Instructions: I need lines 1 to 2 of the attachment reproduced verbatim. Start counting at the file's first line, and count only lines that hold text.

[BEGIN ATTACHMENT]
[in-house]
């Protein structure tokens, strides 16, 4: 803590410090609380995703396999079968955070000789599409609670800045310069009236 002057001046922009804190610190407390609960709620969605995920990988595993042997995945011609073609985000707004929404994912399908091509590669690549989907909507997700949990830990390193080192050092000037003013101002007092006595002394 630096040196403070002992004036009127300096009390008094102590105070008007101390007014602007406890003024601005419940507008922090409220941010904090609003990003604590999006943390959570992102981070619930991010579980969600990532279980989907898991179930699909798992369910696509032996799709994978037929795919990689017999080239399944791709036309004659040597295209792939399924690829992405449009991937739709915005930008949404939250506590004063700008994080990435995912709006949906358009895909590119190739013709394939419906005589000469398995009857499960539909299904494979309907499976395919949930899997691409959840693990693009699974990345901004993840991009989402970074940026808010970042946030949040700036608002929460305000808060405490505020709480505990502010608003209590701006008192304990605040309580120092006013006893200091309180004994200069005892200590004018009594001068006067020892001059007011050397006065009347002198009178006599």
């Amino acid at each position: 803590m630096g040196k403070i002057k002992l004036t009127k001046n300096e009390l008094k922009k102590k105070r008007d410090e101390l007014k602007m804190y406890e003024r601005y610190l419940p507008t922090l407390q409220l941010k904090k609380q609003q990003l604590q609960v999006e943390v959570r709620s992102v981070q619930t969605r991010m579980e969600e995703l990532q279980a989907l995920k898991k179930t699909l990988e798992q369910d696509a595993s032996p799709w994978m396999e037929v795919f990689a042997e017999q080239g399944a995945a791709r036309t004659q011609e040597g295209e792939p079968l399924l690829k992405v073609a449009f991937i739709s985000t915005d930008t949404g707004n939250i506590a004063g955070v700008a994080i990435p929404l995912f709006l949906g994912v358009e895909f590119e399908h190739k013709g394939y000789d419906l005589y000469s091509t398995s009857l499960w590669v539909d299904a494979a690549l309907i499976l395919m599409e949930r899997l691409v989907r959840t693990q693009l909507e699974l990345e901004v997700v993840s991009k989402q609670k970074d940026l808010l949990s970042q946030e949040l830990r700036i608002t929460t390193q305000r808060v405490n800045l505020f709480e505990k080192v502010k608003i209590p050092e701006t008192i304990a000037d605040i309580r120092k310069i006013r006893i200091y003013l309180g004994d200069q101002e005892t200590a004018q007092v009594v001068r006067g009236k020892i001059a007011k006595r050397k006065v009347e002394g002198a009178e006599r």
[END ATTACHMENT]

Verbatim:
[in-house]
């Protein structure tokens, strides 16, 4: 803590410090609380995703396999079968955070000789599409609670800045310069009236 002057001046922009804190610190407390609960709620969605995920990988595993042997995945011609073609985000707004929404994912399908091509590669690549989907909507997700949990830990390193080192050092000037003013101002007092006595002394 630096040196403070002992004036009127300096009390008094102590105070008007101390007014602007406890003024601005419940507008922090409220941010904090609003990003604590999006943390959570992102981070619930991010579980969600990532279980989907898991179930699909798992369910696509032996799709994978037929795919990689017999080239399944791709036309004659040597295209792939399924690829992405449009991937739709915005930008949404939250506590004063700008994080990435995912709006949906358009895909590119190739013709394939419906005589000469398995009857499960539909299904494979309907499976395919949930899997691409959840693990693009699974990345901004993840991009989402970074940026808010970042946030949040700036608002929460305000808060405490505020709480505990502010608003209590701006008192304990605040309580120092006013006893200091309180004994200069005892200590004018009594001068006067020892001059007011050397006065009347002198009178006599």